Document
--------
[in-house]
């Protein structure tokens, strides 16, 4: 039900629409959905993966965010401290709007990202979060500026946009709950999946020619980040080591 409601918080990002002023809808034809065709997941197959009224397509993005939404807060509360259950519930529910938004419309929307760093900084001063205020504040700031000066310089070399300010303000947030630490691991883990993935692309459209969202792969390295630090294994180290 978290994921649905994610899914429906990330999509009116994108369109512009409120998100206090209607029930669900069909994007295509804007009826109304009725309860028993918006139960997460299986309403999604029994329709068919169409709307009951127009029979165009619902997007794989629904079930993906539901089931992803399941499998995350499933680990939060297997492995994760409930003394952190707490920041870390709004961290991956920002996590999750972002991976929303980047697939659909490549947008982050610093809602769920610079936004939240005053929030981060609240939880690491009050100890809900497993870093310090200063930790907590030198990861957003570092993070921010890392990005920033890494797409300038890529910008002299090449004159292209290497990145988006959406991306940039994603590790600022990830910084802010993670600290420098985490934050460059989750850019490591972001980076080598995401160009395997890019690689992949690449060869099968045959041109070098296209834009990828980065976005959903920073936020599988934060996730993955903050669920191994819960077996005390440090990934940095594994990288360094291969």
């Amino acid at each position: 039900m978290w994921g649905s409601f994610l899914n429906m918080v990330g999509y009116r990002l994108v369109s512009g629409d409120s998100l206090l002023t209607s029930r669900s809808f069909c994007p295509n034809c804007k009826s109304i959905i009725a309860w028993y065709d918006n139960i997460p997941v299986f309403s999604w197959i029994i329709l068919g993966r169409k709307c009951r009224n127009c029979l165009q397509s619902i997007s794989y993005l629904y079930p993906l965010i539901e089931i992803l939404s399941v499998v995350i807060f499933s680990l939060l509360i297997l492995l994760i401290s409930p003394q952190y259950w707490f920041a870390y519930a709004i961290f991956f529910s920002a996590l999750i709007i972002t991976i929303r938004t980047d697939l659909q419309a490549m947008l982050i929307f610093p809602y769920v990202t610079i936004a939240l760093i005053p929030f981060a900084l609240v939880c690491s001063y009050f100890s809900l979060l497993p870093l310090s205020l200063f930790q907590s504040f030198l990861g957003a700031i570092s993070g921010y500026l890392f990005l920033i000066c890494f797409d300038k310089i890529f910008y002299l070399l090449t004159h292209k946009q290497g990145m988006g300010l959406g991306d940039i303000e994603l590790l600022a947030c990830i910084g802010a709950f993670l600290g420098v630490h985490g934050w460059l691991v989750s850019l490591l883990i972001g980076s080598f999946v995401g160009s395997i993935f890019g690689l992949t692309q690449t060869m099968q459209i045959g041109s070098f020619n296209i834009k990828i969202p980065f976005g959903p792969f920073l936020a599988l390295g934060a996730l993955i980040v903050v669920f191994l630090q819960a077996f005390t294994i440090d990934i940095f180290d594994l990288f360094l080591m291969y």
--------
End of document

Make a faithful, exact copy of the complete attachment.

[in-house]
């Protein structure tokens, strides 16, 4: 039900629409959905993966965010401290709007990202979060500026946009709950999946020619980040080591 409601918080990002002023809808034809065709997941197959009224397509993005939404807060509360259950519930529910938004419309929307760093900084001063205020504040700031000066310089070399300010303000947030630490691991883990993935692309459209969202792969390295630090294994180290 978290994921649905994610899914429906990330999509009116994108369109512009409120998100206090209607029930669900069909994007295509804007009826109304009725309860028993918006139960997460299986309403999604029994329709068919169409709307009951127009029979165009619902997007794989629904079930993906539901089931992803399941499998995350499933680990939060297997492995994760409930003394952190707490920041870390709004961290991956920002996590999750972002991976929303980047697939659909490549947008982050610093809602769920610079936004939240005053929030981060609240939880690491009050100890809900497993870093310090200063930790907590030198990861957003570092993070921010890392990005920033890494797409300038890529910008002299090449004159292209290497990145988006959406991306940039994603590790600022990830910084802010993670600290420098985490934050460059989750850019490591972001980076080598995401160009395997890019690689992949690449060869099968045959041109070098296209834009990828980065976005959903920073936020599988934060996730993955903050669920191994819960077996005390440090990934940095594994990288360094291969």
């Amino acid at each position: 039900m978290w994921g649905s409601f994610l899914n429906m918080v990330g999509y009116r990002l994108v369109s512009g629409d409120s998100l206090l002023t209607s029930r669900s809808f069909c994007p295509n034809c804007k009826s109304i959905i009725a309860w028993y065709d918006n139960i997460p997941v299986f309403s999604w197959i029994i329709l068919g993966r169409k709307c009951r009224n127009c029979l165009q397509s619902i997007s794989y993005l629904y079930p993906l965010i539901e089931i992803l939404s399941v499998v995350i807060f499933s680990l939060l509360i297997l492995l994760i401290s409930p003394q952190y259950w707490f920041a870390y519930a709004i961290f991956f529910s920002a996590l999750i709007i972002t991976i929303r938004t980047d697939l659909q419309a490549m947008l982050i929307f610093p809602y769920v990202t610079i936004a939240l760093i005053p929030f981060a900084l609240v939880c690491s001063y009050f100890s809900l979060l497993p870093l310090s205020l200063f930790q907590s504040f030198l990861g957003a700031i570092s993070g921010y500026l890392f990005l920033i000066c890494f797409d300038k310089i890529f910008y002299l070399l090449t004159h292209k946009q290497g990145m988006g300010l959406g991306d940039i303000e994603l590790l600022a947030c990830i910084g802010a709950f993670l600290g420098v630490h985490g934050w460059l691991v989750s850019l490591l883990i972001g980076s080598f999946v995401g160009s395997i993935f890019g690689l992949t692309q690449t060869m099968q459209i045959g041109s070098f020619n296209i834009k990828i969202p980065f976005g959903p792969f920073l936020a599988l390295g934060a996730l993955i980040v903050v669920f191994l630090q819960a077996f005390t294994i440090d990934i940095f180290d594994l990288f360094l080591m291969y």